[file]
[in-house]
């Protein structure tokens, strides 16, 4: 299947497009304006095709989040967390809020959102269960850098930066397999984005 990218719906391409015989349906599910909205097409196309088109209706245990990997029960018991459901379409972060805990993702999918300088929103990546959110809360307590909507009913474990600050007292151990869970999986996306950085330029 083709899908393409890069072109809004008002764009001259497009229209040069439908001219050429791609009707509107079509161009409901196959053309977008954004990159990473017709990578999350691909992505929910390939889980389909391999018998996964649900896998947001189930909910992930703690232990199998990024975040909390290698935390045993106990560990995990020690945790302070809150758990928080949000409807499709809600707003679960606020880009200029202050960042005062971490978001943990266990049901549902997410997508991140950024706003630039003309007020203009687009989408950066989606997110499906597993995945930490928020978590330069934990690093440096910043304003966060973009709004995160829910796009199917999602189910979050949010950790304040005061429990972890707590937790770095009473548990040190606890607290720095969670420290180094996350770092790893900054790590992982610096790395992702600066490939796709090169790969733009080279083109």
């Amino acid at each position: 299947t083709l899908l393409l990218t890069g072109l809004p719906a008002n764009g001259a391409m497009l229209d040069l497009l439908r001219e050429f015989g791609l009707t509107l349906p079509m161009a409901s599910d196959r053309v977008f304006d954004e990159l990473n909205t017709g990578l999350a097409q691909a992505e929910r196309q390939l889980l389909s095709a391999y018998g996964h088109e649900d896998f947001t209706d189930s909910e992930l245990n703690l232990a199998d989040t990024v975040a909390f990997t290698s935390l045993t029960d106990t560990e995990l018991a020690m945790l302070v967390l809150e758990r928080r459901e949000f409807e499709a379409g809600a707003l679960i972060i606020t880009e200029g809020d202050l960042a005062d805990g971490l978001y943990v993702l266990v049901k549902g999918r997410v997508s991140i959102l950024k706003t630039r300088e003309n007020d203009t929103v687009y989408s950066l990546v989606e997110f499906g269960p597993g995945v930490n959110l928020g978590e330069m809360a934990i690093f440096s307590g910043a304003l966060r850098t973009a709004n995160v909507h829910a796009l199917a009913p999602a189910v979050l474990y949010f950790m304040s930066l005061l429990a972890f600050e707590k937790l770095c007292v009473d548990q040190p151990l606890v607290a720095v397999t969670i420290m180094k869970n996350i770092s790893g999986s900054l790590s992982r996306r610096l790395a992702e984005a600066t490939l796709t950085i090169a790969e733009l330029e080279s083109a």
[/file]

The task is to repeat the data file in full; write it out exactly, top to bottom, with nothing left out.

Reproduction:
[in-house]
């Protein structure tokens, strides 16, 4: 299947497009304006095709989040967390809020959102269960850098930066397999984005 990218719906391409015989349906599910909205097409196309088109209706245990990997029960018991459901379409972060805990993702999918300088929103990546959110809360307590909507009913474990600050007292151990869970999986996306950085330029 083709899908393409890069072109809004008002764009001259497009229209040069439908001219050429791609009707509107079509161009409901196959053309977008954004990159990473017709990578999350691909992505929910390939889980389909391999018998996964649900896998947001189930909910992930703690232990199998990024975040909390290698935390045993106990560990995990020690945790302070809150758990928080949000409807499709809600707003679960606020880009200029202050960042005062971490978001943990266990049901549902997410997508991140950024706003630039003309007020203009687009989408950066989606997110499906597993995945930490928020978590330069934990690093440096910043304003966060973009709004995160829910796009199917999602189910979050949010950790304040005061429990972890707590937790770095009473548990040190606890607290720095969670420290180094996350770092790893900054790590992982610096790395992702600066490939796709090169790969733009080279083109």
């Amino acid at each position: 299947t083709l899908l393409l990218t890069g072109l809004p719906a008002n764009g001259a391409m497009l229209d040069l497009l439908r001219e050429f015989g791609l009707t509107l349906p079509m161009a409901s599910d196959r053309v977008f304006d954004e990159l990473n909205t017709g990578l999350a097409q691909a992505e929910r196309q390939l889980l389909s095709a391999y018998g996964h088109e649900d896998f947001t209706d189930s909910e992930l245990n703690l232990a199998d989040t990024v975040a909390f990997t290698s935390l045993t029960d106990t560990e995990l018991a020690m945790l302070v967390l809150e758990r928080r459901e949000f409807e499709a379409g809600a707003l679960i972060i606020t880009e200029g809020d202050l960042a005062d805990g971490l978001y943990v993702l266990v049901k549902g999918r997410v997508s991140i959102l950024k706003t630039r300088e003309n007020d203009t929103v687009y989408s950066l990546v989606e997110f499906g269960p597993g995945v930490n959110l928020g978590e330069m809360a934990i690093f440096s307590g910043a304003l966060r850098t973009a709004n995160v909507h829910a796009l199917a009913p999602a189910v979050l474990y949010f950790m304040s930066l005061l429990a972890f600050e707590k937790l770095c007292v009473d548990q040190p151990l606890v607290a720095v397999t969670i420290m180094k869970n996350i770092s790893g999986s900054l790590s992982r996306r610096l790395a992702e984005a600066t490939l796709t950085i090169a790969e733009l330029e080279s083109a």